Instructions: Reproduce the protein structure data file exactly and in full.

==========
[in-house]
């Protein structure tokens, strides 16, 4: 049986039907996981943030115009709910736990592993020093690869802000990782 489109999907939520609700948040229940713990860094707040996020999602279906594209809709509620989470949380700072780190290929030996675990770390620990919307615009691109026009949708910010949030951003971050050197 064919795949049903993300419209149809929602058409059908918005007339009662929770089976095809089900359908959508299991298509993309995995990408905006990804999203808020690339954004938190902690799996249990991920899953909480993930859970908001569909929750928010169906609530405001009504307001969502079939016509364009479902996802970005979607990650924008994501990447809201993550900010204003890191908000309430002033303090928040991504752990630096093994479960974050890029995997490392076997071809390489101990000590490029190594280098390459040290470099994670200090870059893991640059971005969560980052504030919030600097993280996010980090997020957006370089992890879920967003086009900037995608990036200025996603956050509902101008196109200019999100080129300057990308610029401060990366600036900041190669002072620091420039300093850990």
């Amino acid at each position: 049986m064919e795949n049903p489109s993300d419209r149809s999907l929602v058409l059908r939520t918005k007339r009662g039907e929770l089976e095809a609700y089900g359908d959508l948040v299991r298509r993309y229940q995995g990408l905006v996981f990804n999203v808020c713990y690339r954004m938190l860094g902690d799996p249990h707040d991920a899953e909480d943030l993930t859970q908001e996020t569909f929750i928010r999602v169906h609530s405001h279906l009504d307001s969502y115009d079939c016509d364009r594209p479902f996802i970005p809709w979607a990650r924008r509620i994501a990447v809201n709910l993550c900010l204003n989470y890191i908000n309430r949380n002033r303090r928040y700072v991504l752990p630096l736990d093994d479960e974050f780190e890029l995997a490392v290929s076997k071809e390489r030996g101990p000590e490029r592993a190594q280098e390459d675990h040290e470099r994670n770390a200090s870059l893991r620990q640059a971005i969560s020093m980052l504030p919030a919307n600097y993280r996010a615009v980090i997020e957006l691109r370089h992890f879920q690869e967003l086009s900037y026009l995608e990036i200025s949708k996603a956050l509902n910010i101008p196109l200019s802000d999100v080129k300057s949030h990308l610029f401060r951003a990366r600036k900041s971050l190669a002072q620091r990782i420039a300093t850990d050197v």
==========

[in-house]
């Protein structure tokens, strides 16, 4: 049986039907996981943030115009709910736990592993020093690869802000990782 489109999907939520609700948040229940713990860094707040996020999602279906594209809709509620989470949380700072780190290929030996675990770390620990919307615009691109026009949708910010949030951003971050050197 064919795949049903993300419209149809929602058409059908918005007339009662929770089976095809089900359908959508299991298509993309995995990408905006990804999203808020690339954004938190902690799996249990991920899953909480993930859970908001569909929750928010169906609530405001009504307001969502079939016509364009479902996802970005979607990650924008994501990447809201993550900010204003890191908000309430002033303090928040991504752990630096093994479960974050890029995997490392076997071809390489101990000590490029190594280098390459040290470099994670200090870059893991640059971005969560980052504030919030600097993280996010980090997020957006370089992890879920967003086009900037995608990036200025996603956050509902101008196109200019999100080129300057990308610029401060990366600036900041190669002072620091420039300093850990």
């Amino acid at each position: 049986m064919e795949n049903p489109s993300d419209r149809s999907l929602v058409l059908r939520t918005k007339r009662g039907e929770l089976e095809a609700y089900g359908d959508l948040v299991r298509r993309y229940q995995g990408l905006v996981f990804n999203v808020c713990y690339r954004m938190l860094g902690d799996p249990h707040d991920a899953e909480d943030l993930t859970q908001e996020t569909f929750i928010r999602v169906h609530s405001h279906l009504d307001s969502y115009d079939c016509d364009r594209p479902f996802i970005p809709w979607a990650r924008r509620i994501a990447v809201n709910l993550c900010l204003n989470y890191i908000n309430r949380n002033r303090r928040y700072v991504l752990p630096l736990d093994d479960e974050f780190e890029l995997a490392v290929s076997k071809e390489r030996g101990p000590e490029r592993a190594q280098e390459d675990h040290e470099r994670n770390a200090s870059l893991r620990q640059a971005i969560s020093m980052l504030p919030a919307n600097y993280r996010a615009v980090i997020e957006l691109r370089h992890f879920q690869e967003l086009s900037y026009l995608e990036i200025s949708k996603a956050l509902n910010i101008p196109l200019s802000d999100v080129k300057s949030h990308l610029f401060r951003a990366r600036k900041s971050l190669a002072q620091r990782i420039a300093t850990d050197v």